Those who gained the hollow immortality of having their names transformed into a brand were the fortunate few. For men such as Henry Leland, the mists of time obscured their accomplishments and in time they were less than historic footnotes. Leland was a pioneer in precision engineering that had apprenticed under Samuel Colt, the legendary firearms maker, and launched his financial empire with the invention of an improved clipper designed for barbers. As the owner of a precision machine shop in Detroit at the dawn of the auto industry, one of his first automotive endeavors was the design of a new engine for Ransom Olds of the Olds Motor Vehicle Company.
However, before the Leland designed engine could be utilized in what was to be a new and improved Olds, a disastrous fire at the Olds factory made it financially impossible for the company to adopt it and as a result, the company continued production of the highly successful 1902 “curved dash” model. In retrospect, this was a fortuitous turn of events for the American auto industry as the directors of the Henry Ford Company that had hired Leland as a consulting engineer were in need of an engine.
The Henry Ford Company represented Henry’s second attempt at automobile manufacturing. However, as with the first endeavor, backers were seeing little return for their investment and as a result had retained Leland to evaluate the feasibility of pouring more money into the enterprise. Ford was a man possessed of an oversize ego and he was incensed by what he perceived as an affront. Henry Ford stormed from the company after demanding a cash settlement and that his name be removed from the company. Undaunted the directors reorganized the company under a name associated with Detroit’s founding, Le Sieur de la Mothe Cadillac, and utilized the engine designed by Leland.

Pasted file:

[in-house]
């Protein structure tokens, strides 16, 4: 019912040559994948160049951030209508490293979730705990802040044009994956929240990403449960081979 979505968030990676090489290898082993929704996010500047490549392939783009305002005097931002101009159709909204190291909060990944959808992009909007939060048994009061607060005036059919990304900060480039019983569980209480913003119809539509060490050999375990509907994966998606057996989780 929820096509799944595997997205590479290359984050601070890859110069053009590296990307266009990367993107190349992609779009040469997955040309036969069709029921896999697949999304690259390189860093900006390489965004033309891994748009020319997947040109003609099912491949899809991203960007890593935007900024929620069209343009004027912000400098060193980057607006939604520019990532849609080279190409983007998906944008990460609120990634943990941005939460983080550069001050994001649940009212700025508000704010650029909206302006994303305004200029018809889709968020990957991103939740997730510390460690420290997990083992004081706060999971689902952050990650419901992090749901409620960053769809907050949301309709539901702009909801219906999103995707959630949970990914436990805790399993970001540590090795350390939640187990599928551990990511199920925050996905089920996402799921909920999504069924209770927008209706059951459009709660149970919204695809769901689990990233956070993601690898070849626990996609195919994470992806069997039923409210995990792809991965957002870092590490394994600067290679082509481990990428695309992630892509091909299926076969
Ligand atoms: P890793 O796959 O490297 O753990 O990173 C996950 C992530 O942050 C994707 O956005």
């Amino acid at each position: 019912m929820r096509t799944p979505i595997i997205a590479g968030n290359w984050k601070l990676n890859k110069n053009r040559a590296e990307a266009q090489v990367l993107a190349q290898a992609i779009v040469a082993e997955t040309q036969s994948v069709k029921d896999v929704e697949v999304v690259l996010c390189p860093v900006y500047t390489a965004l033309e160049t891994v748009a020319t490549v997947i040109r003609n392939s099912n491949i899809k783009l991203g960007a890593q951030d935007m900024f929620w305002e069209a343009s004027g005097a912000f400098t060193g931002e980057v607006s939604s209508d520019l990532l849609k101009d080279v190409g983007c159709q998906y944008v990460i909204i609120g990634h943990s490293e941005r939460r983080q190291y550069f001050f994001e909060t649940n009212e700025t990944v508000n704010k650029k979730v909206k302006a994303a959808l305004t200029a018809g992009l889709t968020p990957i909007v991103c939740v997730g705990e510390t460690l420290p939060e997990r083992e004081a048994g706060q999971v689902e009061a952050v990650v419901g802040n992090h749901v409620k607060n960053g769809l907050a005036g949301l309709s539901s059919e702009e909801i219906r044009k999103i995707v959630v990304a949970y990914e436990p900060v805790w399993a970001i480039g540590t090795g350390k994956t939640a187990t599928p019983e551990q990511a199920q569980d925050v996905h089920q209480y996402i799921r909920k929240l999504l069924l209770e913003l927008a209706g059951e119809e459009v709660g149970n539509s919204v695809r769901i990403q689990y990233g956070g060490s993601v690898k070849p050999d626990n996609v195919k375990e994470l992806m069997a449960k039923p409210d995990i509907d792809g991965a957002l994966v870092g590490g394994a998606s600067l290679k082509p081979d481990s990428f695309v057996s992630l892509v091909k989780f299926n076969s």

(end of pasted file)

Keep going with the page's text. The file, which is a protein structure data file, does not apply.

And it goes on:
J Walter Christie pioneered the use of front wheel drive in the development of his race cars. Who remembers Mr. Christie today.
Leland would shepherd Cadillac through its formative years, and assist during the transition after the company was acquired by William Durant for inclusion in his newly formed company, General Motors combine. In 1917, after another with William Durant, Leland and his son left General Motors and established a company to manufacture Liberty aircraft engines under government contract. As an historic side note Leland named this company for the first president for whom he had voted in 1864, Abraham Lincoln.
Production had barely commenced when the Armistice of WWI negated his government contract. Faced with mounting debts, seventy-four year old Leland swiftly transformed his factory, and reorganized the company, to produce automobiles. Attesting to Leland’s reputation for quality workmanship, attention to detail, and honesty is the fact that $6.5 million dollars of common stock in the new company was subscribed within three hours of it being placed on sale. As it turned out Leland’s association with the company was relatively short.
A four wheel drive Hamlin. When was the last time you saw one of these at a car show?
Obsession over mechanical perfection, dated styling, and post war material shortages hindered development as well as production. On February 4, 1922, the board of directors overrode Leland’s objections and placed the company in receivership. The company sold for $8 million dollars to Henry Ford who appointed his son, Edsel, as president of Lincoln Motor Company.
With the passing of time, Leland joined the pantheon of forgotten automotive pioneers. He was, however, in good company as this is the final resting place for many of the giants from the infancy of the American auto industry, men like Benjamin Briscoe, Childe Harold Wills, H.J. Hipple, and Howard E. Coffin to name but a few.
In August of 1902, William Murphy and Lemuel Bowen, the men with the money that were backing Henry Ford’s second automotive manufacturing endeavor, had reached their limits. They were exasperated. Rather than produce a vehicle that could be sold, Ford was focused mostly on experimentation, and the building of racing cars to test those experiments. Murphy and Bowen were wanting a return on investment.